Early in the third period, with Kane in the penalty box for roughing and the Bears in the midst of their third power play of the encounter, the unit surged for their second strike of the game, with Alexandre Giroux generating the goal at 1:20.

Less than four minutes after the Giroux goal, the Bears had a chance to put the Phantoms in a deeper hole when defenseman, Michael Ratchuk was penalized for hooking, putting the home team on another power play. However, rookie forward, Francois Bouchard, manning the point during the power play, made a tactical error when he dove and failed to keep the puck in the Phantoms’ zone. Bouchard’s futile efforts resulted in an odd-man shorthanded Philly rush that culminated with a goal by defenseman Lasse Kukkonen at 6:19, cutting the Bears’ lead to 3-2.

Unlike his non-call in the Kalinski incident, which did nothing to advance the Bears’ cause, Charron’s second controversial call of the affair benefited the Chocolate And White immensely.

Just as Philly forward, James van Riemsdyk had seemingly tied the game at 17:14, rifling a wrist shot past Neuvirth, Charron waved the goal off, and sent Nate Raduns, who was entangled with Hershey defenseman Greg Amadio to the left of Neuvirth, to the penalty box for a holding call.

The Phantoms, who never recovered from Charron’s non-goal call, failed to mount a serious threat to Hershey’s lead, even after pulling Munroe off of the ice in favor of an extra attacker in the last 10 seconds of regulation.

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Calder Cup Semis vs. Philly Game 2


When the Philadelphia Phantoms’ parent team, the Philadelphia Flyers, were on the verge of winning their first Stanley Cup in 1974, when they called the Spectrum ‘home’, the streaking trend was running rampant. Tonight, however, in possibly the last game played at the same historic venue, it was the Hershey Bears doing the streaking, reeling off six consecutive goals on their way to a 6-2 win over the Phantoms. 

With their win, the Bears took a 2-0 lead in the Calder Cup Eastern Division Semifinals, with the series headed back to the Giant Center for games three and four.

The Phantoms struck first and fast, only 53 seconds after the opening faceoff, giving the Phantoms a 1-0 lead when former Bear, Boyd Kane, backhanded a shot behind Hershey netminder, Michal Neuvirth.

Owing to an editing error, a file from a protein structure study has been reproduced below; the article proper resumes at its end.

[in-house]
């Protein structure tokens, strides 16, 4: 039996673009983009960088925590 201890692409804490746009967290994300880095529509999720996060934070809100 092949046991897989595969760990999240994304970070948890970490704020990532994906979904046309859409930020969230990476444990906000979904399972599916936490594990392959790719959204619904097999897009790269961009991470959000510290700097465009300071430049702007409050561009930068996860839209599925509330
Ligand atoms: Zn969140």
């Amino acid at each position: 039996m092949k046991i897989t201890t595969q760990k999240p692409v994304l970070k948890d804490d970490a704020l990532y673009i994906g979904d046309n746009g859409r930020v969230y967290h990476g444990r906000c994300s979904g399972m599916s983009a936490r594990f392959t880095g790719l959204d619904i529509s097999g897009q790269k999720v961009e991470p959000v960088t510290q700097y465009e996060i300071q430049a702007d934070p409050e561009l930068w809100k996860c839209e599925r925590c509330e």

Patrick Maroon doubled Philly’s lead at 6:42, gathering in a rebound off the backboards and depositing the puck into Hershey’s cage.

Even though his team was down, Neuvirth didn’t become despondent in the trying situation and proved that he was back on track by making a slick sliding save on Laliberte at 17:10 to keep it a one-goal game entering the second period.

“I just told myself it was a couple bad bounces, and I was trying to stay focused the whole time,” said Neuvirth. “I know I can bounce back from that situation.”

Bears’ captain, Bryan Helmer, demonstrated his leadership by nudging his team back into the game with his first playoff goal since May 16, 2006 with Grand Rapids at the expense of former Bears netminder, Maxime Ouellet.

“When you look at our team, we’ve got a lot of good character guys and a lot of guys who can score goals, so we’re never out of the game,” said Helmer.

Staffan Kronwall’s power play blast at 14:58 of the second period, the only goal of the stanza, tied the score at 2-2.

Hershey penalty kill unit was up to the task early in the third period, preventing the Phantoms from regaining the lead, when Greg Amadio was serving a slashing penalty incurred at 20:00 of the second period.

On their first power play of the third period, Hershey’s Alexandre Giroux, after a couple misfires, eventually guided a missile of a shot by Phantoms’ keeper, Scott Munroe, at 2:27 to give the Bears a 3-2 lead.

“If I would have gotten all of the first one, I would have beaten him,” Giroux said. “On the second one, the guy lost his stick and I tried to walk in, and he stopped it. Aucoin and Mink made a great play down low to get me the puck and we finally got it in.”

Shortly after Giroux’s tally, James van Riemsdyk’s shot found it’s way behind Neuvirth, but the rookie goalie somehow swept the puck off the goal line and out of danger to preserve the precarious one-goal lead.

Matthieu Perreault put the game out of reach for the Phantoms with his unassisted strike at 13:52, after going end-to-end.

“I just got the puck behind my net and skated up the ice like I like to do,” Perreault said. “I saw the open space and in the playoffs, you try to shoot as much as you can, and I shot at the net and scored.”

Steve Pinizzotto’s empty net goal and Francois Bouchard’s power play goal provided the icing on the cake for the Bears, and ensured them a comfortable margin of victory.

Helmer, a veteran that has seen many playoff situations, while happy with the result of the game and his contribution to the triumph, kept his emotions in check.

“When I can chip in offensively, it’s a good night and it’s nice; but it’s a long way from being over.”